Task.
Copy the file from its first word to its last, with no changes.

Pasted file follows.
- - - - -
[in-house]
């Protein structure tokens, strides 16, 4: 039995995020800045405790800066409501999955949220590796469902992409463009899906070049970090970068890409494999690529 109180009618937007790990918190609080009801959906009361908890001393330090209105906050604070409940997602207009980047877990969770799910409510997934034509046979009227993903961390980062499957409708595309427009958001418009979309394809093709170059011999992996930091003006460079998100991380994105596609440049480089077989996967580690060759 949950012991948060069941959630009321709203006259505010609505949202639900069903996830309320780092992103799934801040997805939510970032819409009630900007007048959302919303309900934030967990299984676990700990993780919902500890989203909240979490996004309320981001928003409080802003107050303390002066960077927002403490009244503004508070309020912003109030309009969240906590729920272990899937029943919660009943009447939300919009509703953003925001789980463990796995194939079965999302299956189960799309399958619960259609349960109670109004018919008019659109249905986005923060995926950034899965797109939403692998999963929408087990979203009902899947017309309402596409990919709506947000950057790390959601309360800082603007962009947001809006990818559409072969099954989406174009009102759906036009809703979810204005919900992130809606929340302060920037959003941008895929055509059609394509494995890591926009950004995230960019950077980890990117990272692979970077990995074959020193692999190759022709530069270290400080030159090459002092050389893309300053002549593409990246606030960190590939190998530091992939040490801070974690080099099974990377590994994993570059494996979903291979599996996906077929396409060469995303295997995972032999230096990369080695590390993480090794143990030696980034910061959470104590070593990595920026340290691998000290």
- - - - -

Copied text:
[in-house]
């Protein structure tokens, strides 16, 4: 039995995020800045405790800066409501999955949220590796469902992409463009899906070049970090970068890409494999690529 109180009618937007790990918190609080009801959906009361908890001393330090209105906050604070409940997602207009980047877990969770799910409510997934034509046979009227993903961390980062499957409708595309427009958001418009979309394809093709170059011999992996930091003006460079998100991380994105596609440049480089077989996967580690060759 949950012991948060069941959630009321709203006259505010609505949202639900069903996830309320780092992103799934801040997805939510970032819409009630900007007048959302919303309900934030967990299984676990700990993780919902500890989203909240979490996004309320981001928003409080802003107050303390002066960077927002403490009244503004508070309020912003109030309009969240906590729920272990899937029943919660009943009447939300919009509703953003925001789980463990796995194939079965999302299956189960799309399958619960259609349960109670109004018919008019659109249905986005923060995926950034899965797109939403692998999963929408087990979203009902899947017309309402596409990919709506947000950057790390959601309360800082603007962009947001809006990818559409072969099954989406174009009102759906036009809703979810204005919900992130809606929340302060920037959003941008895929055509059609394509494995890591926009950004995230960019950077980890990117990272692979970077990995074959020193692999190759022709530069270290400080030159090459002092050389893309300053002549593409990246606030960190590939190998530091992939040490801070974690080099099974990377590994994993570059494996979903291979599996996906077929396409060469995303295997995972032999230096990369080695590390993480090794143990030696980034910061959470104590070593990595920026340290691998000290």